The family cooked dinner outside over an open flame and had only an outhouse for a bathroom, so it was a special treat for the boys when their father let them skip school to head into town for groceries. Wednesday trips with their dad were a rare opportunity to experience life outside Chidon — and maybe even see a car.
"It was like going to a party," Jesús recalls.
From a young age, Jenry was a natural comedian, the one in the family who could always make his brothers laugh. With his affable, easygoing personality, he made friends effortlessly and had a natural ability to strike up conversations with strangers. Ten years older than Jenry, Jesús was quieter and more reserved, but both shared the same hardscrabble work ethic instilled in them by their parents.
As they grew older, Jenry landed a job as a security guard, while Jesús worked a factory gig separating rice from the husk. But when their father came down with a brain-invading parasite that required surgery and expensive medication, the family suddenly needed money. In July 2000, Jesús made the tough decision to leave Peru to look for work in the States.
With no visa, no job prospects, and no command of English, Jesús was anxious for weeks before heading 3,000 miles north to the Mexican border. After crossing into the U.S., he made the long journey to Florida, where he reconnected with a cousin who lived in a small apartment in Kendall.
For the first nine months, Jesús worked odd jobs until he caught a break when an acquaintance introduced him to a wealthy Coral Gables businessman who needed help with landscaping and maintenance. A few years later, a big-time auto dealer hired him to do the same kind of work. Before leaving his job in the Gables, Jesús arranged for his younger brother to take his place.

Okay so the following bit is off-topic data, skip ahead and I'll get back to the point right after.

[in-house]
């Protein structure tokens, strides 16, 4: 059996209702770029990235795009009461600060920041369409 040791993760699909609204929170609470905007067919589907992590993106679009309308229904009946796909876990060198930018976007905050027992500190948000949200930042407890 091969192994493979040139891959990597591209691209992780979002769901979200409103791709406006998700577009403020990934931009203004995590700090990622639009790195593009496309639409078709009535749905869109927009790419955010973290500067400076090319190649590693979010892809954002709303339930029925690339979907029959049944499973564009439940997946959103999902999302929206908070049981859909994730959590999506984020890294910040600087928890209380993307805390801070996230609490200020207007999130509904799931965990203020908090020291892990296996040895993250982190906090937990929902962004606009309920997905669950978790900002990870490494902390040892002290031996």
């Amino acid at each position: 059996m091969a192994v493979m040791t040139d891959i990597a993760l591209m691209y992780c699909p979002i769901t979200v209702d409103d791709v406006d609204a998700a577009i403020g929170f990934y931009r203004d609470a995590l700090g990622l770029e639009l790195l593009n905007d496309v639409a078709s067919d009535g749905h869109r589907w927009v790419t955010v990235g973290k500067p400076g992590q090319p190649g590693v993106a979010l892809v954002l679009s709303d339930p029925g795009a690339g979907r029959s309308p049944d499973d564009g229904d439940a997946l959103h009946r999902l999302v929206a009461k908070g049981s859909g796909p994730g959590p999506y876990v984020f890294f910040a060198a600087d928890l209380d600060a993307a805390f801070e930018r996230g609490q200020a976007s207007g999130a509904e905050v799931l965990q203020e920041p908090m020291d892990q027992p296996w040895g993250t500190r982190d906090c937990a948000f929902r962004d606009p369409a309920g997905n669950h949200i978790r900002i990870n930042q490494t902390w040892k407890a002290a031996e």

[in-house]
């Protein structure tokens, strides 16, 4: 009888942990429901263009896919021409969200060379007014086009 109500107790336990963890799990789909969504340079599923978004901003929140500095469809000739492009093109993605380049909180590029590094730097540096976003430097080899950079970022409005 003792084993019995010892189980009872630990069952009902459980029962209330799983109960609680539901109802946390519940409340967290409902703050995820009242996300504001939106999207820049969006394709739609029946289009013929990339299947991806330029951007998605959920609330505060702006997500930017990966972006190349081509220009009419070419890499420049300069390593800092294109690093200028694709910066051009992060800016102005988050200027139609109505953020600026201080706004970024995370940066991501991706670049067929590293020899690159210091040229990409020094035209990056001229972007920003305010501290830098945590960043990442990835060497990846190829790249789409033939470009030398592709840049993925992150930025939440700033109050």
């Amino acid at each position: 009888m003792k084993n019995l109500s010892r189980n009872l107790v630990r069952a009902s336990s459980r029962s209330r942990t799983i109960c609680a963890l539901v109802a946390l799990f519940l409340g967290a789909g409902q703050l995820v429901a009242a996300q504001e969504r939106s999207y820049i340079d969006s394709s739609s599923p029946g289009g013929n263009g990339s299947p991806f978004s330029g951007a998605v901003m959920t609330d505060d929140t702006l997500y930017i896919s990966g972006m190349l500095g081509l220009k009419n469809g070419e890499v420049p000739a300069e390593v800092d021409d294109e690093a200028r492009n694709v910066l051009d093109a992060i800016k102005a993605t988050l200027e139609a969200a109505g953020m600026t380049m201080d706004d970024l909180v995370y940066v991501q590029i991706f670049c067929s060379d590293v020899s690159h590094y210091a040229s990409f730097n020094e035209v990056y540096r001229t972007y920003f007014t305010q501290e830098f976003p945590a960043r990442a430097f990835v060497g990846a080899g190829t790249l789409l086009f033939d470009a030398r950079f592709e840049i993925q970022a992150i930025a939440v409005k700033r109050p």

Jenry arrived sometime in 2003, cramming into a small two-bedroom apartment with his brother and two roommates. After taking care of groceries, rent, and the rest of the bills, the siblings scraped together between $300 and $700 a month to send back home to their father. Although they shared a bedroom, Jesús says he barely saw his brother. At the end of a long day in the hot Florida sun, they'd come home exhausted, sinking into a deep sleep before waking up to do it all over again.
Whenever they did venture out, the brothers would head to Bayside Marketplace, where they could wander around and check out the views of Biscayne Bay without having to spend anything. Around 2005, that's where Jenry met Gaudelia, a curvaceous Peruvian with a round face and straight dark hair that fell almost to her elbows. Like him, she was undocumented, having overstayed her visa following a gig as a nanny and housekeeper. The two fell in love fast, and after a few short months, she moved into the apartment with Jenry and his brother.
Over the next few years, two other brothers arrived from Peru and the group moved into a new rental in Coral Gables. Without papers, Gaudelia stayed home, cooking and cleaning, while Jenry started his own landscaping company, J. Jave Lawn Services, in 2008. Because of his gregarious personality and uncanny ability to turn strangers into friends, his list of clients ballooned. Before long, he'd hired an entire team of men to help him mow lawns and landscape properties across the county.
Business was steady in Miami's year-round tropical climate, and by November 2013, Jenry had socked away enough money to buy a house in West Perrine. With an additional $55,000 from family in Peru and $30,000 from Jesús and his girlfriend to add to the down payment, the house was a precious investment the family hoped would appreciate in value.
For Jenry and Jesús, life as undocumented immigrants was risky but manageable. Jesús was more cautious, sometimes declining invitations to parties at Jenry's home for fear he might get pulled over for driving without a license. Jenry simply hacked his way around a legal status, buying vehicles in his company's name or using a friend as a straw buyer. As his business grew, he learned to withdraw money from the landscaping account in amounts small enough that the bank teller wouldn't ask for ID.
Everything changed in 2016, though, as it did for so many undocumented residents. As presidential candidate Donald Trump rose to popularity by bashing immigrants and promising to "build the wall," Jesús says they both felt the heat. In January 2017, just a few weeks before Trump took office, Jenry approached his brother with a plan to sell the home, liquidate their assets, and move back to Peru.